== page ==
(R)evolution of communities

It seems that the non-technical word we hear most often in Web3 is ‘’community.’’ Unlike other words, it is not a buzzword that is just thrown around. We could argue that we do not talk about it enough. A Web3 project basically cannot survive without a strong community. It is the heart of your project, and it will make or break it.(R)evolution of communities

Communities have been around since we were hunter-gatherers, and they are the reason we as humans have been able to achieve some extraordinary things (bad and good). It’s the ability to organize groups of people around an idea, a higher thing that should exceed every member. It’s in our nature to belong.

The way communities are formed has changed many times throughout history, but some elements that all successful communities have in common have remained the same, regardless of the type of community or medium: shared purpose, feeling of belonging, and a personal connection.

As communities emerged on the Internet rather than IRL, these elements remained the same and are maintained by the most successful online communities. As people evolve, the way communities are organized and how participation in communities is managed must also evolve. Participation in communities changed enormously with the advent of the Internet, as one could suddenly be part of a community that wasn’t limited to local (physical) space.

Online communities first emerged on forums and chat rooms (like AOL and MSN). This was the so-called Web1 era (read only) of the Internet, where users were limited with their abilities to create meaningful interactions. Later, we came to the next stage of the Internet, Web2 (read + create), where platforms like Google and Facebook emerged. This era essentially gave people the ability to not only read content online, but also create it themselves.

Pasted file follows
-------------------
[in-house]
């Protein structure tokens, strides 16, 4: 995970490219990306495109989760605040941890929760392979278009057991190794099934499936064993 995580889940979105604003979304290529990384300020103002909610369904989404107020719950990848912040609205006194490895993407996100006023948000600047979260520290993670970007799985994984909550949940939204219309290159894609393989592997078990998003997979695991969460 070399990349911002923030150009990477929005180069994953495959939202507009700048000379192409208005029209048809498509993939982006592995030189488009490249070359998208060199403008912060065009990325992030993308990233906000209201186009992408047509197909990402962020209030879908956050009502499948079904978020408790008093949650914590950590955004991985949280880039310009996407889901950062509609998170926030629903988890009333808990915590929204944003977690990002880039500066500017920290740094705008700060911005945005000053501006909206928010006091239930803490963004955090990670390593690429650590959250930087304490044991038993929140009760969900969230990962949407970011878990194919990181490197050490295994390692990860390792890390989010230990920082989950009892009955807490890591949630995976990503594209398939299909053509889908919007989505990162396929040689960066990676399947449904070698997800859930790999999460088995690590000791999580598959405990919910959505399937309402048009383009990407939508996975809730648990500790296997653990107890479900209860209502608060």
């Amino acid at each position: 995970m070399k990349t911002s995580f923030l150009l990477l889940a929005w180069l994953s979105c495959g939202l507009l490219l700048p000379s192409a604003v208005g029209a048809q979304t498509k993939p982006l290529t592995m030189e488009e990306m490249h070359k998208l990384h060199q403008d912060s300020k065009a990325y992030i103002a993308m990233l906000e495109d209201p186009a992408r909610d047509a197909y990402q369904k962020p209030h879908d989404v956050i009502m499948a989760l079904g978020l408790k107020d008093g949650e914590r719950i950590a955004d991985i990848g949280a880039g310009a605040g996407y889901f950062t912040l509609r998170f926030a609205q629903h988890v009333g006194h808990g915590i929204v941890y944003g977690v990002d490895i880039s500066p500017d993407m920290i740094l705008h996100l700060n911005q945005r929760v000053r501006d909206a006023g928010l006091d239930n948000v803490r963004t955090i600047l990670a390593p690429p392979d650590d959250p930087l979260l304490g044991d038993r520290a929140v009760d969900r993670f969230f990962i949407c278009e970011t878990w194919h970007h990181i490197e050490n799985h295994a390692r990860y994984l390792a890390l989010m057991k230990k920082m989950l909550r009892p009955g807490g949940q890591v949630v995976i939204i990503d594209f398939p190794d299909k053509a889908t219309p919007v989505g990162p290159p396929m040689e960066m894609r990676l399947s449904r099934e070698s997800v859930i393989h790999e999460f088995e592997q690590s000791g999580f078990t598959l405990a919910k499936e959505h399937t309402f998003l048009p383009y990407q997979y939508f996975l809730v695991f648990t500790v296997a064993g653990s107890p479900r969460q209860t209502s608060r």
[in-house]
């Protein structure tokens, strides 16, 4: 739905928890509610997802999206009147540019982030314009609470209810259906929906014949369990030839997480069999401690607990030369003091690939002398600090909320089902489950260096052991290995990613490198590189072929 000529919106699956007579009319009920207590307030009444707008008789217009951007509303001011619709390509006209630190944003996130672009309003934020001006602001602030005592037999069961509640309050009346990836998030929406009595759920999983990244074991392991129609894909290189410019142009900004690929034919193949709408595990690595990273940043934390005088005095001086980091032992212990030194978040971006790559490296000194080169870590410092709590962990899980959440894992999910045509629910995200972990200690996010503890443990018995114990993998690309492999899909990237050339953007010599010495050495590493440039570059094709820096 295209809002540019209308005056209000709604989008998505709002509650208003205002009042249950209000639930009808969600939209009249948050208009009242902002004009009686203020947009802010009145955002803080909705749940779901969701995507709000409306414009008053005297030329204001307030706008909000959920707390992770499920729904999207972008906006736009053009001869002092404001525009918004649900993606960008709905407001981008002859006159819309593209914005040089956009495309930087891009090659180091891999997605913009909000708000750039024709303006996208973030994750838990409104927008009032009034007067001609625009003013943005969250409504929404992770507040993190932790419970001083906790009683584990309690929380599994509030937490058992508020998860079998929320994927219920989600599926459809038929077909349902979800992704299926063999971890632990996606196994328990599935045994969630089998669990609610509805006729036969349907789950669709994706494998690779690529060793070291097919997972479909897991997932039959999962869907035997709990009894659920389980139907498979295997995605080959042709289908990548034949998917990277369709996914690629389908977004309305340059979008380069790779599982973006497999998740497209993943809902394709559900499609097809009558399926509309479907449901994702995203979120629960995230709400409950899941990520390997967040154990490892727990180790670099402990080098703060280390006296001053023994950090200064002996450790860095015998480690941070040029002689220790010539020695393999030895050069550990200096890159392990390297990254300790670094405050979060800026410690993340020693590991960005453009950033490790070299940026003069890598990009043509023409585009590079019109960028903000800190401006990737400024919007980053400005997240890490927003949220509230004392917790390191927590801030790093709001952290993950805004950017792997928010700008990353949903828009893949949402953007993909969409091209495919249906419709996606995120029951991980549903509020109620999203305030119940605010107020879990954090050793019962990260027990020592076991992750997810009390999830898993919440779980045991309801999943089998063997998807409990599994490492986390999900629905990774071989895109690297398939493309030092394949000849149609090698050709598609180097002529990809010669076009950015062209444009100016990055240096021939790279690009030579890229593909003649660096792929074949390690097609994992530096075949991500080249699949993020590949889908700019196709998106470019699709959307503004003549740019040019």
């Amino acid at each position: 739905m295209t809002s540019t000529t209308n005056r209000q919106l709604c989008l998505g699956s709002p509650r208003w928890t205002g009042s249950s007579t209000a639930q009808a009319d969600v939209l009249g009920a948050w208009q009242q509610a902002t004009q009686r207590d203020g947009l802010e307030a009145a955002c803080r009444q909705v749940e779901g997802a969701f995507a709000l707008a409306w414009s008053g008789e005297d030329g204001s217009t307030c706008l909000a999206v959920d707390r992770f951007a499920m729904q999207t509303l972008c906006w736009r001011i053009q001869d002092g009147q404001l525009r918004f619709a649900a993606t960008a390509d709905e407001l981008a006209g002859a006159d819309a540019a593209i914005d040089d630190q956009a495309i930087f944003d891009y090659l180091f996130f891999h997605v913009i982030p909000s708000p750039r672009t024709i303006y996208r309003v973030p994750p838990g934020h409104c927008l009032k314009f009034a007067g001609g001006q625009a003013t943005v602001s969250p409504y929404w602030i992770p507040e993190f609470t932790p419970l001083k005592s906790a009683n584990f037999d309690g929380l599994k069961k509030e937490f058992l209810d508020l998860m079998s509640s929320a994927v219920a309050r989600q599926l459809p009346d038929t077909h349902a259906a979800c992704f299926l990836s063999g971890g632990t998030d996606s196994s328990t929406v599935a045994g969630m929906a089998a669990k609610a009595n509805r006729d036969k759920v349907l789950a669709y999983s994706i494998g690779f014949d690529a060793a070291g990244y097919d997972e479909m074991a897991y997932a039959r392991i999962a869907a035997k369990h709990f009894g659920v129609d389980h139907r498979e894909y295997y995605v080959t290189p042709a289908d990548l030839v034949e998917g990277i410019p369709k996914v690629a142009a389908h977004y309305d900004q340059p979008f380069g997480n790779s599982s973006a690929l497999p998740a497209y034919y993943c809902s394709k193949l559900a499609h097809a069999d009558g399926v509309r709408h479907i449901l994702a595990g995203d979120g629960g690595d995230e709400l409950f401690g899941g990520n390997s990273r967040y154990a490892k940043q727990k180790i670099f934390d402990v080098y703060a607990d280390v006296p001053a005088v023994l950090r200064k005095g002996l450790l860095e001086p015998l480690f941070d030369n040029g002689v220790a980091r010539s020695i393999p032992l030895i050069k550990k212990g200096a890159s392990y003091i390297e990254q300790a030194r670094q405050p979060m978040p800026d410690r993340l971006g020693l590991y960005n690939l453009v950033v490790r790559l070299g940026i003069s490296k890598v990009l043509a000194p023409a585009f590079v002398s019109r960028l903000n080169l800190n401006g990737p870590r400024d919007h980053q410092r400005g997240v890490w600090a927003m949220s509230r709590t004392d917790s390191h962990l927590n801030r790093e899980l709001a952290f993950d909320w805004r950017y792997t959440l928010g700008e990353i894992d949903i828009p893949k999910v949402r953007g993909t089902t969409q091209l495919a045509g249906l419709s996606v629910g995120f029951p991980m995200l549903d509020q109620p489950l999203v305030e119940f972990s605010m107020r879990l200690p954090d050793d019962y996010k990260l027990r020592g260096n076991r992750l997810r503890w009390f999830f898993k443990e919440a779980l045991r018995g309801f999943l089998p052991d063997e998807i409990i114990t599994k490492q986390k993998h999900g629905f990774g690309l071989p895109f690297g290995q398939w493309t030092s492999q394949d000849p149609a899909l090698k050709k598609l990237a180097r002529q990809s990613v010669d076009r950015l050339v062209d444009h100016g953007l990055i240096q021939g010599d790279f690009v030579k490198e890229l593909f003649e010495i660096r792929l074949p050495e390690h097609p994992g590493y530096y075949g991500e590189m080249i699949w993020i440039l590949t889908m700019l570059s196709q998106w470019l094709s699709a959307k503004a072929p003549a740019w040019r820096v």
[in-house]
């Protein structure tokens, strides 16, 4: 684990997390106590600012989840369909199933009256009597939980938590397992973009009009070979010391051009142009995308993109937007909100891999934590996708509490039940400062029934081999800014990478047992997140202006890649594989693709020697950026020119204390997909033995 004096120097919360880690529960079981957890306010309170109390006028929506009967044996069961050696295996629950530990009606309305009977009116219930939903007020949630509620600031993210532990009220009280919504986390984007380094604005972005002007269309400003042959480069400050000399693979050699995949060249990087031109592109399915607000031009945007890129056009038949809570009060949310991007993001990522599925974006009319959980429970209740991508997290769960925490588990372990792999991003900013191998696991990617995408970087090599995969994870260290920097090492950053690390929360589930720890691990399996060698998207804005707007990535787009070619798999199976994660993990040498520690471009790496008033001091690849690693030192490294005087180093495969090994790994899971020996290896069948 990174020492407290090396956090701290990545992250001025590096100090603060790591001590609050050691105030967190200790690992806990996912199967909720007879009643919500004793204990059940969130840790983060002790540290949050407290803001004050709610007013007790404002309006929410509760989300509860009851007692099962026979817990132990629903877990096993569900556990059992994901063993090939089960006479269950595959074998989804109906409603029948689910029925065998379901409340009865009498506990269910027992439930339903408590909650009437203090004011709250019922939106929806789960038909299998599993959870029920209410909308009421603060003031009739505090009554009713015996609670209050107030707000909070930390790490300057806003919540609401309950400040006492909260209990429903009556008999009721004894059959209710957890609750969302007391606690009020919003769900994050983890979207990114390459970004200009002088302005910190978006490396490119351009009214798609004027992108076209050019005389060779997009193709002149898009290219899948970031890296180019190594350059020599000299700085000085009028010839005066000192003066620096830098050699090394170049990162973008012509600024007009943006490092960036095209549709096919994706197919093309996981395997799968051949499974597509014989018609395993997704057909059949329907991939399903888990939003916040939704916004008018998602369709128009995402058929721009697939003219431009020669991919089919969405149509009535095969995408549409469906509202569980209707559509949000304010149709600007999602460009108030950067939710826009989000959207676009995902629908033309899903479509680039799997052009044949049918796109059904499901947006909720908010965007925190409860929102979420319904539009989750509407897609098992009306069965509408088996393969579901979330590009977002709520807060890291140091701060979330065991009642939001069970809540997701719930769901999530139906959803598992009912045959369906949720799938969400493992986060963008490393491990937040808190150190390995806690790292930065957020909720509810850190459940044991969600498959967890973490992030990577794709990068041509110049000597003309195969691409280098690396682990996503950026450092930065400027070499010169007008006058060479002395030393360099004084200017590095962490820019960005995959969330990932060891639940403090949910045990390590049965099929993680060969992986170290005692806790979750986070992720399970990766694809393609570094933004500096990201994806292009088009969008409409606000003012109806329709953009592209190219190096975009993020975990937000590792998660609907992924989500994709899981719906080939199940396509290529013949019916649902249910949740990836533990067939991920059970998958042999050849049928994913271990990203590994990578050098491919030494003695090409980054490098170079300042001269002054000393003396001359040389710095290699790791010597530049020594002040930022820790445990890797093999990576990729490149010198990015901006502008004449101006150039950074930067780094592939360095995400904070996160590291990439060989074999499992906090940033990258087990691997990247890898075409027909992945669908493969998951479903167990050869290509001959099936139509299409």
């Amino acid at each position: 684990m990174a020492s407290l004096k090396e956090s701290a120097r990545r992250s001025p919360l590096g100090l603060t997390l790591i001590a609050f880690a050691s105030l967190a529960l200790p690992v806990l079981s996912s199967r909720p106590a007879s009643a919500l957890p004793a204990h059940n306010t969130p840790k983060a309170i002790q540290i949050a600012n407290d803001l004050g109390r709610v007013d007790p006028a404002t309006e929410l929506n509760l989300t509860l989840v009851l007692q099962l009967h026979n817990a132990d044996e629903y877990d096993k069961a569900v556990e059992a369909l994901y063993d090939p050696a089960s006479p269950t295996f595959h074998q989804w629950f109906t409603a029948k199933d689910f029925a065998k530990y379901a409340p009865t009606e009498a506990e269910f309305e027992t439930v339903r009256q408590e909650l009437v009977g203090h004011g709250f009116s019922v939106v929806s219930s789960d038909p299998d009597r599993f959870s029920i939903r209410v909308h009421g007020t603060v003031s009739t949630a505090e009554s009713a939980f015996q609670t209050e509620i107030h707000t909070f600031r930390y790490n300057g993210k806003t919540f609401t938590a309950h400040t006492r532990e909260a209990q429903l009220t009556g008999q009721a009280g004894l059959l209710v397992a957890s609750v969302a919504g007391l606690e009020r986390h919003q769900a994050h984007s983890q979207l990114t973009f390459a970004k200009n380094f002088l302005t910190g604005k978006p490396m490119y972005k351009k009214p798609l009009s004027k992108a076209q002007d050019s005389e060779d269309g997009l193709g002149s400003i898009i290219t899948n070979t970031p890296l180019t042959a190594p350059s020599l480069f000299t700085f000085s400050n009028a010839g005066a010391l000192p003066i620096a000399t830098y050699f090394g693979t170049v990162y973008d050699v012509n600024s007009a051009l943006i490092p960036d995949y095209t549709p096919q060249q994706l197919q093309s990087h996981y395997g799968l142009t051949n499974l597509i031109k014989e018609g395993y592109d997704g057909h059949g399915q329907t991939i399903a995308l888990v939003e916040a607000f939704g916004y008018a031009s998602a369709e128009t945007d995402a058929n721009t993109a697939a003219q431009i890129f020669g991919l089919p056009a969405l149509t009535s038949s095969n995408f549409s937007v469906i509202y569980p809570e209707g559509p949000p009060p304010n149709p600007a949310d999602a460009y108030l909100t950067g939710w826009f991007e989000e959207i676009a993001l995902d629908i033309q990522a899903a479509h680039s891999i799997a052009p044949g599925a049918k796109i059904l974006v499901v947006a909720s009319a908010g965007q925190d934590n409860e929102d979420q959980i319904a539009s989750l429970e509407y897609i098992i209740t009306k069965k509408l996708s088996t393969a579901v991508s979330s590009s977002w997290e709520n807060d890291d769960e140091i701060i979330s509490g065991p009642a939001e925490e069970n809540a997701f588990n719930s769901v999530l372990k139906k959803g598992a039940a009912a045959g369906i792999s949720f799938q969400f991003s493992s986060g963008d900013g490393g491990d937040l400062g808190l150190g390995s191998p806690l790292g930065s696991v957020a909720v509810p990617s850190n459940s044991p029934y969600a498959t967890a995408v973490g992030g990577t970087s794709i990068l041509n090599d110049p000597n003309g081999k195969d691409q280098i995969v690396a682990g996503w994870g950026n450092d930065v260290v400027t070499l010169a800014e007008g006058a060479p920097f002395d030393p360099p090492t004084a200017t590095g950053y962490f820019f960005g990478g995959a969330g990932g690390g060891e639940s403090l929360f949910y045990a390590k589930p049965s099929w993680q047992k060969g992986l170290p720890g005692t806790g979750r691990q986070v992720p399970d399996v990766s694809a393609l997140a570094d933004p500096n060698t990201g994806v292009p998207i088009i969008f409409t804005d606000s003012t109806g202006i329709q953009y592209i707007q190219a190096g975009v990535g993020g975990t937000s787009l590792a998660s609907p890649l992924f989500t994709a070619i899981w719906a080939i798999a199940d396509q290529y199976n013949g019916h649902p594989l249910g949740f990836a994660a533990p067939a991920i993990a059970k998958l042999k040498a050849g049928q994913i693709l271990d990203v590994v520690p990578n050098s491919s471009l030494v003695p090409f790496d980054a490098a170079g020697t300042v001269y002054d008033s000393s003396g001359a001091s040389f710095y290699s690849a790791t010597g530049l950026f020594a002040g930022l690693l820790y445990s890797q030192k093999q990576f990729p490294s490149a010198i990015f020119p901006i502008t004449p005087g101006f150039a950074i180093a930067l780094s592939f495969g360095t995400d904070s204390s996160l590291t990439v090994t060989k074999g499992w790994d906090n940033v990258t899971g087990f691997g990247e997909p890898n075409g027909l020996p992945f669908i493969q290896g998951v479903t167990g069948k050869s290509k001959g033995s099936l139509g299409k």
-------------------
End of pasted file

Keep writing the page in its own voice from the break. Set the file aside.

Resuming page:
People could create their own content and their own communities, but only on the terms of the platform (centralized company). The content, and more importantly the community you built by creating content and launching your products, didn’t belong to you. They belonged to the platform. This is where Web3 comes in.

The decentralized internet

The term Web3 was coined in 2014 by Gavin Wood, and the first definition was “decentralized online ecosystem based on blockchain.” Driven by blockchain technology and smart contracts, we are entering the era of read + create + own.

On the product side, the change is happening because suddenly you are not building a product (MVP) alone in a garage and hidden from its potential users. In Web3, you build in public, with the users, for the users. This is where the shift from “product first, community later’’, to ‘’community first, product later’’ comes in.

This way, we can gather the community first, identify their challenges, and then build a product with them and for them. The community will actually use your product and give you constant feedback on it. This is a revolution in the way we bring people together and develop products that essentially serve the community.

Community participation

So how can we step forward and allow the community to build together? By organizing ourselves as a DAO. This puts community participation on-chain and allows community members to submit and vote on proposals to move the project forward. This is accomplished through the use of a DAO governance token. DAOs also allow for financial compensation for contributors who invest their time in the project.

Ownership + financial compensation is something we’ve not been able to effectively implement in communities in web2, but the right tools are now available to us to start organizing communities in a better way.

It has everything to do with people

This is essentially not about the technology and the tools that we use. The tools are, well, just tools. Web3 community managers should focus primarily on WHO and WHAT. Once you understand that, the technology and tools come into play (and we at Qvrse can help you with that). Like Seth Godin wrote in Tribes: ‘’The real power of tribes has nothing to do with internet and everything to do with people.’’

It’s all about giving your community members more of what they deserve. And if they invest their time in and for your community, they should be rewarded for it. They should have the opportunity to help steer the ship of the community and not just be a regular passenger. This is the point where we as Web3 community managers can fundamentally make the world a better place, community by community.

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